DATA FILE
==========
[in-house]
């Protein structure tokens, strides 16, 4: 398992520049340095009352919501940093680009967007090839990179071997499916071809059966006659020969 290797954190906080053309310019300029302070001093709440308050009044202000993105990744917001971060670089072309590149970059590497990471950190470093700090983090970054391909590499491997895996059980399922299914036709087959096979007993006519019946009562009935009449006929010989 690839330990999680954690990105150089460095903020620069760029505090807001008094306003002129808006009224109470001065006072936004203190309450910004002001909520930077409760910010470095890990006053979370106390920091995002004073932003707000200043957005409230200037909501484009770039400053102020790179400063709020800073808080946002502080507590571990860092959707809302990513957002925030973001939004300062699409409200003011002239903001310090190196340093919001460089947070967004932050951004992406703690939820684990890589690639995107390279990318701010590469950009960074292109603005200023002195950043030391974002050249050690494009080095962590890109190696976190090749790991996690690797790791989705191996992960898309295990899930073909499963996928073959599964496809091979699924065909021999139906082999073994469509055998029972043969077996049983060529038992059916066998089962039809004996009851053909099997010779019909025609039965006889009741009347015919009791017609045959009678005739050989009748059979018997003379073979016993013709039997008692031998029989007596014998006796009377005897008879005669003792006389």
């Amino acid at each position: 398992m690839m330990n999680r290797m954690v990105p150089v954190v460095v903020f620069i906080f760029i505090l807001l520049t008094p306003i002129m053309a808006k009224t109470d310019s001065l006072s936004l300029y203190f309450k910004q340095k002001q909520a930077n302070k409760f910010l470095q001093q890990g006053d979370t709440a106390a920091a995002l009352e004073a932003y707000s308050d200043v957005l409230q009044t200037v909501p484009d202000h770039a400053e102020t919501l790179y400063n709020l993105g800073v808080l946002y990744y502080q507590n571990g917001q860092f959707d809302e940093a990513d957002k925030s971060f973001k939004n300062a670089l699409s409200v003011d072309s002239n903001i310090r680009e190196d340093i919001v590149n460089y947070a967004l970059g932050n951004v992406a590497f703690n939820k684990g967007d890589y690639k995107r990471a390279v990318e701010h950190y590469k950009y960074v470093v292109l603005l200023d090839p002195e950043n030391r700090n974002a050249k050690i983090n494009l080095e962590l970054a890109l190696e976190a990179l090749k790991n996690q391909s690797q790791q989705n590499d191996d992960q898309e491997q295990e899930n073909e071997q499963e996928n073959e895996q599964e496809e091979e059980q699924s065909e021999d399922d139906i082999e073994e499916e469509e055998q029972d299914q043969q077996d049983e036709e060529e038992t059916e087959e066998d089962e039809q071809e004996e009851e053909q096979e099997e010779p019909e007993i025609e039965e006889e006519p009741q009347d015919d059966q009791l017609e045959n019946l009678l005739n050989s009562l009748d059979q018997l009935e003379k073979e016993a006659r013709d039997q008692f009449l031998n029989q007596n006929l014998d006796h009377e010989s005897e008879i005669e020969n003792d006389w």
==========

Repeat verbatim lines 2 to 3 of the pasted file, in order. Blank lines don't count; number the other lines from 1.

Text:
């Protein structure tokens, strides 16, 4: 398992520049340095009352919501940093680009967007090839990179071997499916071809059966006659020969 290797954190906080053309310019300029302070001093709440308050009044202000993105990744917001971060670089072309590149970059590497990471950190470093700090983090970054391909590499491997895996059980399922299914036709087959096979007993006519019946009562009935009449006929010989 690839330990999680954690990105150089460095903020620069760029505090807001008094306003002129808006009224109470001065006072936004203190309450910004002001909520930077409760910010470095890990006053979370106390920091995002004073932003707000200043957005409230200037909501484009770039400053102020790179400063709020800073808080946002502080507590571990860092959707809302990513957002925030973001939004300062699409409200003011002239903001310090190196340093919001460089947070967004932050951004992406703690939820684990890589690639995107390279990318701010590469950009960074292109603005200023002195950043030391974002050249050690494009080095962590890109190696976190090749790991996690690797790791989705191996992960898309295990899930073909499963996928073959599964496809091979699924065909021999139906082999073994469509055998029972043969077996049983060529038992059916066998089962039809004996009851053909099997010779019909025609039965006889009741009347015919009791017609045959009678005739050989009748059979018997003379073979016993013709039997008692031998029989007596014998006796009377005897008879005669003792006389």
């Amino acid at each position: 398992m690839m330990n999680r290797m954690v990105p150089v954190v460095v903020f620069i906080f760029i505090l807001l520049t008094p306003i002129m053309a808006k009224t109470d310019s001065l006072s936004l300029y203190f309450k910004q340095k002001q909520a930077n302070k409760f910010l470095q001093q890990g006053d979370t709440a106390a920091a995002l009352e004073a932003y707000s308050d200043v957005l409230q009044t200037v909501p484009d202000h770039a400053e102020t919501l790179y400063n709020l993105g800073v808080l946002y990744y502080q507590n571990g917001q860092f959707d809302e940093a990513d957002k925030s971060f973001k939004n300062a670089l699409s409200v003011d072309s002239n903001i310090r680009e190196d340093i919001v590149n460089y947070a967004l970059g932050n951004v992406a590497f703690n939820k684990g967007d890589y690639k995107r990471a390279v990318e701010h950190y590469k950009y960074v470093v292109l603005l200023d090839p002195e950043n030391r700090n974002a050249k050690i983090n494009l080095e962590l970054a890109l190696e976190a990179l090749k790991n996690q391909s690797q790791q989705n590499d191996d992960q898309e491997q295990e899930n073909e071997q499963e996928n073959e895996q599964e496809e091979e059980q699924s065909e021999d399922d139906i082999e073994e499916e469509e055998q029972d299914q043969q077996d049983e036709e060529e038992t059916e087959e066998d089962e039809q071809e004996e009851e053909q096979e099997e010779p019909e007993i025609e039965e006889e006519p009741q009347d015919d059966q009791l017609e045959n019946l009678l005739n050989s009562l009748d059979q018997l009935e003379k073979e016993a006659r013709d039997q008692f009449l031998n029989q007596n006929l014998d006796h009377e010989s005897e008879i005669e020969n003792d006389w």